At this year’s Artist’s Table at the American Adventure Pavilion, we tried the Artist Palette Jumbo Chocolate-Chip Cookie ($5.50). The cookie, however, was underwhelming, and we thought that the non-edible plastic paintbrush was uninspiring. So we tried to create our own Festival of the Arts-inspired cookie at home.
First and foremost, I do not recommend using chocolate chip cookie dough, as it makes decorating the palette difficult. Instead, I used gingerbread dough. A sugar cookie dough would also work well.
Artist’s Table is also the home of Beef Wellington: Mushroom Duxelle, Prosciutto, and Puff Pastry with Red Wine Demi-Glace and Fennel Cream ($8.25), as well as Pan-Seared Scallop with Chorizo, Roasted Red Pepper Coulis, and Parmesan Crisp ($7.00). Both dishes and the cookie are available as a snack for those on a Disney dining plan.
So without further adieu, here is how to create a Festival of the Arts-inspired cookie. Herewith, I give you the cutout pattern I used to create the cookies. I used simple cardboard from the back of a notepad.
For my cookies I used gingerbread dough. Making the dough from scratch is time-consuming, and acceptable results can be achieved with a readymade package. However, if you are brave, here is how to make gingerbread dough from scratch.
6 cups all-purpose flour
1/2 teaspoon baking powder
4 teaspoons ground ginger
4 teaspoons ground cinnamon
1/2 teaspoon ground cloves or allspice
1/2 teaspoon salt
12 tablespoons (1 1/2 sticks) unsalted butter, at room temperature
1 1/2 cups light brown sugar, firmly packed
2 large eggs
1 cup dark molasses
1 tablespoon water
1 tablespoon finely grated orange or lemon zest (optional)
Mix together flour, baking powder, ginger, cinnamon, cloves, and salt in a large bowl, and set aside. In another large bowl, beat butter and brown sugar with a mixer on medium speed. Add eggs, molasses, water, and, if desired, zest; beat until well blended.
Add half of the flour mixture to the butter mixture until blended and smooth; repeat with remaining flour mixture. Knead dough until firm and manageable. (Add more flour if the dough is sticky.)
Wrap dough in plastic wrap and place in the fridge for 2 hours. Once you’re ready to make the cookies, take the dough out of the refrigerator and let it come to room temperature.
Preheat oven to 350º. Coat a baking sheet with cooking spray. On a lightly floured surface, roll out dough to about 1/4 inch thick. Using the cardboard artist palette pattern, cut out cookies and place on prepared baking sheet.
Bake for 11 to 15 minutes; let cool before icing.
SUGAR COOKIE DOUGH
3 cups all-purpose flour
3/4 teaspoon baking powder
1/4 teaspoon salt
1 cup unsalted butter, softened
1 cup granulated sugar
1 egg, beaten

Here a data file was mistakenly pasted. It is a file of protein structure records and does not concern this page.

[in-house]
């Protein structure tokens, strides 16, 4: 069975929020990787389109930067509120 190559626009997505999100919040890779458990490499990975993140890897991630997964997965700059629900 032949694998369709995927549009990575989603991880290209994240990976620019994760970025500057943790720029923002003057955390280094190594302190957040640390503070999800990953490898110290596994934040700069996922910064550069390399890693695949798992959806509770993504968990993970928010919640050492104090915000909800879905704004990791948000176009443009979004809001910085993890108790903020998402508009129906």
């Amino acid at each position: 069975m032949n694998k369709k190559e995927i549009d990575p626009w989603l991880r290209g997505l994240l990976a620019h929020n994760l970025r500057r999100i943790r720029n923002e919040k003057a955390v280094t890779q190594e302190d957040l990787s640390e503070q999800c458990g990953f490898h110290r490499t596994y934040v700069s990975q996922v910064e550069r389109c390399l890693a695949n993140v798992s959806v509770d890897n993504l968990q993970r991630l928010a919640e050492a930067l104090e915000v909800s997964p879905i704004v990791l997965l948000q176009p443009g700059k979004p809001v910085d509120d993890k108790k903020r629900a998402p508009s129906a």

1 tablespoon milk
Powdered sugar, for rolling out dough
Sift flour and baking powder into a large bowl; add salt. In another large bowl, using a mixer, beat softened butter and granulated sugar. Add egg and milk. With mixer on low speed, slowly add flour mixture to butter mixture, beating until dough is smooth. Divide dough in half, wrap in wax paper, and refrigerate for 2 hours.
Preheat oven to 375º.
Sprinkle countertop and rolling pin with powdered sugar. Working with half of the dough at a time, proceed to roll out dough to 1/4 inch thick.
Cut into desired shapes, and place at least 1 inch apart on a greased baking sheet. Bake for about 9 minutes or until cookies are just about to turn brown around the edges. Remove cookies from oven and let cool on a wire rack before icing.
Note for all doughs: Place cookies on parchment paper treated with nonstick spray or use a silicone baking mat, which is what I did.
The paintbrush was made out of breadsticks and cutup fruit rollups. You can also consider using thin pretzel sticks and licorice.
4 cups powdered sugar, sifted
3 tablespoons meringue powder
9–10 tablespoons water, at room temperature
In a large bowl, using a mixer fitted with a whisk, beat all ingredients together on high speed for 2 minutes. (Start slowly, as the meringue powder will swirl into the air and onto your kitchen counter.)
The icing should drizzle down and smooth out within 10 seconds. If it’s too thick, add a little water. If it’s too thin, add a little powdered sugar.
Note: Icing completely dries in about 2 hours at room temperature, so you need to plan ahead. Separate the royal icing into 3-4 bowls, depending on how many colors you want to use.
Important: When you’re not working directly with the royal icing, place a damp paper towel over the bowl to prevent the icing from hardening.